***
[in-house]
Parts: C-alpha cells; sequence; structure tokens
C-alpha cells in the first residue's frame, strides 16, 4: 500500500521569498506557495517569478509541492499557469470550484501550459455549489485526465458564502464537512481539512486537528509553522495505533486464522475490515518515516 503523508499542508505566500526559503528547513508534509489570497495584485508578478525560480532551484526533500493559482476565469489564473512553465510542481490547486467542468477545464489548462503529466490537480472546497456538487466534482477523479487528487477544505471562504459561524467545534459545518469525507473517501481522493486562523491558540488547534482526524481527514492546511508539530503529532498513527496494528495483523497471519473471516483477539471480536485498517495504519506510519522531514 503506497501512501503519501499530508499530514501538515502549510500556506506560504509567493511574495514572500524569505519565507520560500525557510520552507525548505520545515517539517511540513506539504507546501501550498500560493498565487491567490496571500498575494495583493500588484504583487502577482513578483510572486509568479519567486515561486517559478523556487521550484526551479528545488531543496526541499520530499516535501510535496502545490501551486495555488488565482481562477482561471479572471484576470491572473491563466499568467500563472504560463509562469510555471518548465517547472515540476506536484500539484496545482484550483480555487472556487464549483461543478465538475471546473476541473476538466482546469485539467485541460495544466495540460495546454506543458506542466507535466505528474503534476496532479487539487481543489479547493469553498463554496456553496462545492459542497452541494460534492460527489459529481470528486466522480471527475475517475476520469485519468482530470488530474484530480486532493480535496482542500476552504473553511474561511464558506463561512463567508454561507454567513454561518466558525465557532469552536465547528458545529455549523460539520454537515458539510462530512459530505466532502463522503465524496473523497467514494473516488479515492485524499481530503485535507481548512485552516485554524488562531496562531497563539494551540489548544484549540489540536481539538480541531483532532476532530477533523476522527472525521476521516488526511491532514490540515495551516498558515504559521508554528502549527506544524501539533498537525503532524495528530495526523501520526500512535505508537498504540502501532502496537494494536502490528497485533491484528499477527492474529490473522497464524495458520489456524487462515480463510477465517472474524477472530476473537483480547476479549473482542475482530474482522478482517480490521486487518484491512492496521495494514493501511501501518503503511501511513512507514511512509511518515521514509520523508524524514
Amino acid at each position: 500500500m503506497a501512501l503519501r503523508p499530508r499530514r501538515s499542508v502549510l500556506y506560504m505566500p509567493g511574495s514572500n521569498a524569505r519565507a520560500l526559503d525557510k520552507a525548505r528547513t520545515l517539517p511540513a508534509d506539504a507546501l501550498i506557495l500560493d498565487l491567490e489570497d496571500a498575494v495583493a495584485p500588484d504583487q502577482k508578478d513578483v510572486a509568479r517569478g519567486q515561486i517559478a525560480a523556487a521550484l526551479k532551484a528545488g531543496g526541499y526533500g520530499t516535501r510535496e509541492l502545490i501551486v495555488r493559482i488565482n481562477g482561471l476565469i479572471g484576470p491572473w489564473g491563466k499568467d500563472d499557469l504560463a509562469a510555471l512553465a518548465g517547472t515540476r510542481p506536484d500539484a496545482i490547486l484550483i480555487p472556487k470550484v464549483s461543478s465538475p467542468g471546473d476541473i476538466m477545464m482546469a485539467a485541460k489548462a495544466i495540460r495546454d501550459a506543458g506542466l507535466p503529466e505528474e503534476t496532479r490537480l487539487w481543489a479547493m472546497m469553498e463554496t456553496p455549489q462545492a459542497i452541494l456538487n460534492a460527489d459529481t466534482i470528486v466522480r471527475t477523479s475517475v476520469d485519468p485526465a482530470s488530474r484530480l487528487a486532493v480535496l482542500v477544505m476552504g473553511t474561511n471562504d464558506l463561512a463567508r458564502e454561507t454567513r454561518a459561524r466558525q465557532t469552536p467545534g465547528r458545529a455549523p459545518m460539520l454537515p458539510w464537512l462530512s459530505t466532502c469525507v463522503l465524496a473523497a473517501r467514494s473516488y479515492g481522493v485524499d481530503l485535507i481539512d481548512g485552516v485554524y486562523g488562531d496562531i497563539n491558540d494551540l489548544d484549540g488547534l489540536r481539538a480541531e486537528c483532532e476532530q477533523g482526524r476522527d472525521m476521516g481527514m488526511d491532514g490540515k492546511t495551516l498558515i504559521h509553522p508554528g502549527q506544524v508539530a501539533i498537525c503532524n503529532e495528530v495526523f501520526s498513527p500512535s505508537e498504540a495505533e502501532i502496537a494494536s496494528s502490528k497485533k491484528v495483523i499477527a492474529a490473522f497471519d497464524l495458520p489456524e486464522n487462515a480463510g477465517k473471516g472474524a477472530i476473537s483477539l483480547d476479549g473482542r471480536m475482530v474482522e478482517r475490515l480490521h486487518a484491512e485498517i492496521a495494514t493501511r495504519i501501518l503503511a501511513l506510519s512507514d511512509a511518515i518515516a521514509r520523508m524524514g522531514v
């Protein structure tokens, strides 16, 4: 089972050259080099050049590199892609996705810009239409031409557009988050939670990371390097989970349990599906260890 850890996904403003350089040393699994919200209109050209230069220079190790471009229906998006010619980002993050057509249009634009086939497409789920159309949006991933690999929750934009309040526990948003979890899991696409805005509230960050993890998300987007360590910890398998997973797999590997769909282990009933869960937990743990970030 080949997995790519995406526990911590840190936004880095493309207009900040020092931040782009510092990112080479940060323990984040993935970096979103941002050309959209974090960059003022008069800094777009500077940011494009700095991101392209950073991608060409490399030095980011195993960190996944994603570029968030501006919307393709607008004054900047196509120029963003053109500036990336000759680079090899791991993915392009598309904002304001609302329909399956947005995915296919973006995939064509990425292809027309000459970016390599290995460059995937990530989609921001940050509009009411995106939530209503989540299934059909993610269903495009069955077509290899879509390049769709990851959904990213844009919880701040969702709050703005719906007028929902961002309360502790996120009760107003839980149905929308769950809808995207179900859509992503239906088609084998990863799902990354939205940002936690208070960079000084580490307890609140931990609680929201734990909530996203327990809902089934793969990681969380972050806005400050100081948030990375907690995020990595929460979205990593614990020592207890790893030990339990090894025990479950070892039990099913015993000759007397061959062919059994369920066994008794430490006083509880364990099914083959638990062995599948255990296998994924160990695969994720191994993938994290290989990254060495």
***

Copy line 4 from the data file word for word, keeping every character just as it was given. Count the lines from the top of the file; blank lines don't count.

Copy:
Amino acid at each position: 500500500m503506497a501512501l503519501r503523508p499530508r499530514r501538515s499542508v502549510l500556506y506560504m505566500p509567493g511574495s514572500n521569498a524569505r519565507a520560500l526559503d525557510k520552507a525548505r528547513t520545515l517539517p511540513a508534509d506539504a507546501l501550498i506557495l500560493d498565487l491567490e489570497d496571500a498575494v495583493a495584485p500588484d504583487q502577482k508578478d513578483v510572486a509568479r517569478g519567486q515561486i517559478a525560480a523556487a521550484l526551479k532551484a528545488g531543496g526541499y526533500g520530499t516535501r510535496e509541492l502545490i501551486v495555488r493559482i488565482n481562477g482561471l476565469i479572471g484576470p491572473w489564473g491563466k499568467d500563472d499557469l504560463a509562469a510555471l512553465a518548465g517547472t515540476r510542481p506536484d500539484a496545482i490547486l484550483i480555487p472556487k470550484v464549483s461543478s465538475p467542468g471546473d476541473i476538466m477545464m482546469a485539467a485541460k489548462a495544466i495540460r495546454d501550459a506543458g506542466l507535466p503529466e505528474e503534476t496532479r490537480l487539487w481543489a479547493m472546497m469553498e463554496t456553496p455549489q462545492a459542497i452541494l456538487n460534492a460527489d459529481t466534482i470528486v466522480r471527475t477523479s475517475v476520469d485519468p485526465a482530470s488530474r484530480l487528487a486532493v480535496l482542500v477544505m476552504g473553511t474561511n471562504d464558506l463561512a463567508r458564502e454561507t454567513r454561518a459561524r466558525q465557532t469552536p467545534g465547528r458545529a455549523p459545518m460539520l454537515p458539510w464537512l462530512s459530505t466532502c469525507v463522503l465524496a473523497a473517501r467514494s473516488y479515492g481522493v485524499d481530503l485535507i481539512d481548512g485552516v485554524y486562523g488562531d496562531i497563539n491558540d494551540l489548544d484549540g488547534l489540536r481539538a480541531e486537528c483532532e476532530q477533523g482526524r476522527d472525521m476521516g481527514m488526511d491532514g490540515k492546511t495551516l498558515i504559521h509553522p508554528g502549527q506544524v508539530a501539533i498537525c503532524n503529532e495528530v495526523f501520526s498513527p500512535s505508537e498504540a495505533e502501532i502496537a494494536s496494528s502490528k497485533k491484528v495483523i499477527a492474529a490473522f497471519d497464524l495458520p489456524e486464522n487462515a480463510g477465517k473471516g472474524a477472530i476473537s483477539l483480547d476479549g473482542r471480536m475482530v474482522e478482517r475490515l480490521h486487518a484491512e485498517i492496521a495494514t493501511r495504519i501501518l503503511a501511513l506510519s512507514d511512509a511518515i518515516a521514509r520523508m524524514g522531514v